Well, that was spectacular. Leigh Wood’s meeting with Mauricio Lara wasn’t the incessant war we perhaps anticipated, but it was nonetheless a bruising fight. It gave us momentum swings and, when Lara landed a huge left at the end of the seventh, a seemingly out-of-nowhere showstopper ending.
The story ultimately was that, skills-wise, Wood did end up looking the better boxer. For long stretches of the fight he had Lara where he wanted him. By the seventh, the Mexican was beginning to look pretty battered, but he never gave up or lost focus. Wood, on the other hand, did a bit, and committed an error he really didn’t need to be making. Against a puncher like Lara, that was enough.
It was one of those fights were both men can learn lessons. Let’s take a look at what some of them might be.
It’s probably fair to say that, despite the loss, the boxing lesson was for large parts dished out by Wood. For the majority of the seven rounds, he was on top, having figured out how to make Lara come to him but pnunishing him for trying. That isn’t to say that Lara’s win was a fluke, or anything like that. But it would certainly be fair to say that even someone with his power can’t live on one-shot victories like that, if he wants to continue to win at world level. So what does he need to learn?
The first, and probably most important, thing should be to figure out how to use his feet and his head together. Lara’s head movement before the punching begins is not bad, but he had a problem here. His previous opponents had mostly been about his size, or wanting to fight in close themselves. That meant that meant that they’d start throwing when he was already close enough to leap in. He’d just have to hold his ground, slip a few shots, and then jump forward. Wood, however, is both considerably longer than him and was using that range. It became clear pretty soon that while Lara can jab and move his head, he doesn’t step in while doing so. He’d avoid a few shots from Wood, but be no closer to being able to safely throw anything of his own. When he tried, he’d find himself lined up for intercepting shots,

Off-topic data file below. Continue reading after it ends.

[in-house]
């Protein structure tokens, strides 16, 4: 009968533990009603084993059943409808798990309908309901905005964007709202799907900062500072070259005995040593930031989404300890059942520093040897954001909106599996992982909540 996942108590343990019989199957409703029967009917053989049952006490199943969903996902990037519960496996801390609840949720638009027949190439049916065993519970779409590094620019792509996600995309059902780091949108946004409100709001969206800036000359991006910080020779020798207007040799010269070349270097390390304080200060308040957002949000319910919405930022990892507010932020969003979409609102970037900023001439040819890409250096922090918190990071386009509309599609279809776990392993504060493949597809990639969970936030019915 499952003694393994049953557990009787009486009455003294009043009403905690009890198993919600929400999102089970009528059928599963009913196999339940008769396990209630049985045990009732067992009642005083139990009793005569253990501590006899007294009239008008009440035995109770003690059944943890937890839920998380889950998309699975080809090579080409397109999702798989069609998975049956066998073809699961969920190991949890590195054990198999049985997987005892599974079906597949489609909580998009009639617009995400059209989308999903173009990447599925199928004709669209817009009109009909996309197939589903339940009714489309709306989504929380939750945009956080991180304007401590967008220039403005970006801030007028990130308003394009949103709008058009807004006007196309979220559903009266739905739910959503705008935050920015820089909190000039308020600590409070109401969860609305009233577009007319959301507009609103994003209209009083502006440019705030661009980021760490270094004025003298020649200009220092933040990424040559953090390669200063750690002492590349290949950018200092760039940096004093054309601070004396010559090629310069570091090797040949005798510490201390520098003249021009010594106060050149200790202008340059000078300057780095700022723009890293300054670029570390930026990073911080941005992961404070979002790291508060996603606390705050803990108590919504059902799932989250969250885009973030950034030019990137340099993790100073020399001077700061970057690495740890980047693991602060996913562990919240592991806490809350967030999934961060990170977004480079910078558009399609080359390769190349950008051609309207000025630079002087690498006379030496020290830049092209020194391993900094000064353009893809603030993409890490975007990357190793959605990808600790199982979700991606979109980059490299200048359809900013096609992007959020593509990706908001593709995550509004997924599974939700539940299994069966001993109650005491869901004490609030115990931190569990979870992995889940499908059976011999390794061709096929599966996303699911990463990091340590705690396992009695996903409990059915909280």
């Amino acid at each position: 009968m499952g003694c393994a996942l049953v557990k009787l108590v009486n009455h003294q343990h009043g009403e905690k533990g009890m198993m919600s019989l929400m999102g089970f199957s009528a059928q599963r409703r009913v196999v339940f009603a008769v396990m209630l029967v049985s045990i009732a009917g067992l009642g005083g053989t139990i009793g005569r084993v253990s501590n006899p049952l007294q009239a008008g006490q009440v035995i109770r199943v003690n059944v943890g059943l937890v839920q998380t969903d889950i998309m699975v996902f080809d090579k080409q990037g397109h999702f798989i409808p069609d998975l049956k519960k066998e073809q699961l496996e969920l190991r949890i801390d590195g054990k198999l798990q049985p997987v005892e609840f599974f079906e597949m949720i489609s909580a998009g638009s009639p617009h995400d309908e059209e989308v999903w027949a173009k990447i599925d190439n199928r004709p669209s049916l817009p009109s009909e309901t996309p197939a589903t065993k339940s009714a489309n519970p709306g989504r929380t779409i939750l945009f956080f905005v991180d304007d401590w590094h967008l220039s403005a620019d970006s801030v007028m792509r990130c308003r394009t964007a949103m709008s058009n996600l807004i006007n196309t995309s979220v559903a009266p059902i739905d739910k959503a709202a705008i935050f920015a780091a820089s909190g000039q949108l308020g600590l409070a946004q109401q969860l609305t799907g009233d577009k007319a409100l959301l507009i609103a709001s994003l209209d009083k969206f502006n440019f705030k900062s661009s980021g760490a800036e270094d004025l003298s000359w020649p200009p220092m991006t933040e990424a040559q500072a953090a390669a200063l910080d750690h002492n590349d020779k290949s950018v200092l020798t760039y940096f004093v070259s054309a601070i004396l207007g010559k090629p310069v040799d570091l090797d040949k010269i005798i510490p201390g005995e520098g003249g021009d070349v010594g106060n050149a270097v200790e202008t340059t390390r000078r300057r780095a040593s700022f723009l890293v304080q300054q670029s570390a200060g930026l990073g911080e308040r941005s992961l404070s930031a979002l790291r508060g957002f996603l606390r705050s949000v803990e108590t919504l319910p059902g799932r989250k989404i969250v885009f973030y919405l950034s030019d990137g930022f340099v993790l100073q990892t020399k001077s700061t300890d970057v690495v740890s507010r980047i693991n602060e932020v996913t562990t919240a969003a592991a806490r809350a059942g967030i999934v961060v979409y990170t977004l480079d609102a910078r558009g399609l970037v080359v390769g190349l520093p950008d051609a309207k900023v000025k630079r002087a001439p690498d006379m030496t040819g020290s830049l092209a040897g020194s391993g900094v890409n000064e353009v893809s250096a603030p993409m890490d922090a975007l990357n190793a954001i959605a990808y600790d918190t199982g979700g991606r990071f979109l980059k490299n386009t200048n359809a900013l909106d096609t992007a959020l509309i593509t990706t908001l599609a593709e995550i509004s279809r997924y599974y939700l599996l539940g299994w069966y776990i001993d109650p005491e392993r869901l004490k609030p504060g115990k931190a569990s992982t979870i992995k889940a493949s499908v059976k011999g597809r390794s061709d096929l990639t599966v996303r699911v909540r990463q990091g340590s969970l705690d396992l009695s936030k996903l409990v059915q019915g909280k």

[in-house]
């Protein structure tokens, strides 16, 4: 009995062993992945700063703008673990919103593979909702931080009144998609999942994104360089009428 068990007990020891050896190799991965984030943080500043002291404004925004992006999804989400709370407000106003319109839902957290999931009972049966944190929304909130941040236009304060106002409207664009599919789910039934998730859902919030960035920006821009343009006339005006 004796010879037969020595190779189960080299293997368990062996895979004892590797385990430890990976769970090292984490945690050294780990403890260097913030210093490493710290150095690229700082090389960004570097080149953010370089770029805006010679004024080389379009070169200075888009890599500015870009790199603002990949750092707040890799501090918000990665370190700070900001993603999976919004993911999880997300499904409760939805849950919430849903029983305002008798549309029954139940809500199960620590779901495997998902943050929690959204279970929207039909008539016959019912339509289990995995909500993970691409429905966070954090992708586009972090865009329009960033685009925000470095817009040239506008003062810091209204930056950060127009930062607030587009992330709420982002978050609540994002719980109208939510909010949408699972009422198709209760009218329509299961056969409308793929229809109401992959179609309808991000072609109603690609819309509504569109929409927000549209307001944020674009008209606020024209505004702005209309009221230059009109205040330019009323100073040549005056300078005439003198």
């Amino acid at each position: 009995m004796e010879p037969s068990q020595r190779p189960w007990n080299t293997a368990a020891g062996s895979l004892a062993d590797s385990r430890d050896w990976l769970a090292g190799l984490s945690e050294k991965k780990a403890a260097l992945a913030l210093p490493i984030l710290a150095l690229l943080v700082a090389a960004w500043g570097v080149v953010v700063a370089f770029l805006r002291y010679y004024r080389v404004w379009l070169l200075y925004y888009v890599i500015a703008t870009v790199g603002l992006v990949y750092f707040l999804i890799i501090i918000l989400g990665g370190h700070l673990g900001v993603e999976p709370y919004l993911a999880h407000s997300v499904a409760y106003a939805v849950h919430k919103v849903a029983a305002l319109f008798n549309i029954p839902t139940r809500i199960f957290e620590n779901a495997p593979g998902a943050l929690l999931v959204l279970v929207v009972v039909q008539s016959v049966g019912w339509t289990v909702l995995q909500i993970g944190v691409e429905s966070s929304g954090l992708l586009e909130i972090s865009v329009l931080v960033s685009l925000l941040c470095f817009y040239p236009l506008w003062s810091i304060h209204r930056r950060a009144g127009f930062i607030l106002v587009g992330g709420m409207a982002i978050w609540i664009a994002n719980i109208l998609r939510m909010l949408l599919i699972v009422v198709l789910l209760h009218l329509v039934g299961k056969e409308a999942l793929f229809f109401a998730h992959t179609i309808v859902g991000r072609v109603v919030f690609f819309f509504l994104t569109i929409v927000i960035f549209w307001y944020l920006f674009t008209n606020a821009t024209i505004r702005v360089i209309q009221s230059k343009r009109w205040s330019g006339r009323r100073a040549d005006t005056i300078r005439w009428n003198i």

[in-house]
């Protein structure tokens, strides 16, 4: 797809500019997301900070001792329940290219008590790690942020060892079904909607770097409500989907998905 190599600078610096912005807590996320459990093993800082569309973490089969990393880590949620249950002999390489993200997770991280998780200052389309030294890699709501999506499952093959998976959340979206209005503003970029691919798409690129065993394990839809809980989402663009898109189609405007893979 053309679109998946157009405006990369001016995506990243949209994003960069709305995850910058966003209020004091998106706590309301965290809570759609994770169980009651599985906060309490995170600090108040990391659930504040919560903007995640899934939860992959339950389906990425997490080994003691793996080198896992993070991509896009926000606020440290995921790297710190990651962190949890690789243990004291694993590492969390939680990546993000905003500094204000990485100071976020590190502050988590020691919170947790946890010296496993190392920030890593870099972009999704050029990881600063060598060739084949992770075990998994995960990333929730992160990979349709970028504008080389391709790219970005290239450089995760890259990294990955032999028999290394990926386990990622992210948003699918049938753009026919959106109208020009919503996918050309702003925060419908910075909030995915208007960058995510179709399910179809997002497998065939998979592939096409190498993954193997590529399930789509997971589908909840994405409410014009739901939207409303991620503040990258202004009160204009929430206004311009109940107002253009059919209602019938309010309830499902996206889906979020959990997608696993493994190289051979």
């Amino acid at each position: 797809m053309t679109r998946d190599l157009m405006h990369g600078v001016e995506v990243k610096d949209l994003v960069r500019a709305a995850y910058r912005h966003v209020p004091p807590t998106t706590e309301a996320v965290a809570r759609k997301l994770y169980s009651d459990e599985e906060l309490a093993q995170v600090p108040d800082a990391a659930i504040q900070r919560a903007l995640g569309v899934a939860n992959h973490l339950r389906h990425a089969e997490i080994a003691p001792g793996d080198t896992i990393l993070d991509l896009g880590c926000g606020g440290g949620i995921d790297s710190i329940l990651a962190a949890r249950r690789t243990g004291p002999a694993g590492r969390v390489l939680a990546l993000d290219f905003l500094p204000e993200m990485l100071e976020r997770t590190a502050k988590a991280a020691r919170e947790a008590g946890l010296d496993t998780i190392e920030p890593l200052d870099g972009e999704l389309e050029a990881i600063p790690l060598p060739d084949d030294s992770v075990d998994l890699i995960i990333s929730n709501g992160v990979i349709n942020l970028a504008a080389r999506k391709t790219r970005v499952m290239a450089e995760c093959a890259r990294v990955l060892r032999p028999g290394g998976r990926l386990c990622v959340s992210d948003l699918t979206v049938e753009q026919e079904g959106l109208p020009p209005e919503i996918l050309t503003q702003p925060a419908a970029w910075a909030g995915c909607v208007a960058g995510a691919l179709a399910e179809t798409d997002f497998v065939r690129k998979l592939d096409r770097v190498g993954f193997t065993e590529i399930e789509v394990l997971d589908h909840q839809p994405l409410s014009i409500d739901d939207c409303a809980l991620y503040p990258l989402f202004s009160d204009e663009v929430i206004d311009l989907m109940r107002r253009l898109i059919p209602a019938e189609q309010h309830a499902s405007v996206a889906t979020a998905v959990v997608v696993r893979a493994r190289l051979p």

The way Wood did set those up was textbook. His jab was on point. He wasn’t throwing it hard much, but instead he’d let it go in twos and threes to distract and blind Lara to what was coming. The Mexican likes to use his opponents’ jab as a trigger to throw, so singles would have been dangerous, but Wood avoided that danger brilliantly. Throwing it in bunches, and following it with a straight right or a cuffing left hook, meant any time Lara tried that, he was walking on to something. Because he was trying to step in as he did, Wood didn’t even really have to throw them that hard to have an effect. He was also doing well to keep himself safe afterwards, pivoting out after the hooks, and slipping under much of Lara’s work if he had to stay close after a right hand. Normally almost cartoonishly aggressive, Lara became hesitant very quickly.
Four rounds in and WHAT A FIGHT #WoodLara pic.twitter.com/vQykFNmQpZ— DAZN Boxing (@DAZNBoxing) February 18, 2023
That effect was exacerbated by the bodywork. Lara throws his own very well, but on this evidence, he doesn’t really bother defending it at all. He claimed afterwards that although he felt it, he was never hurt to the body. That seems like a fairly obvious lie though- he was visibly wincing after taking some shots from about the third round on. After the fight, he seemed to struggle to lift his arms, so he may have injured a rib, or something in that area. In any case, future opponents will certainly have noted that, so he must learn to bring his elbows down on occasion to block that route.
So, with all that going against him, how did he pull out the win? If it wasn’t a lucky shot, what was it?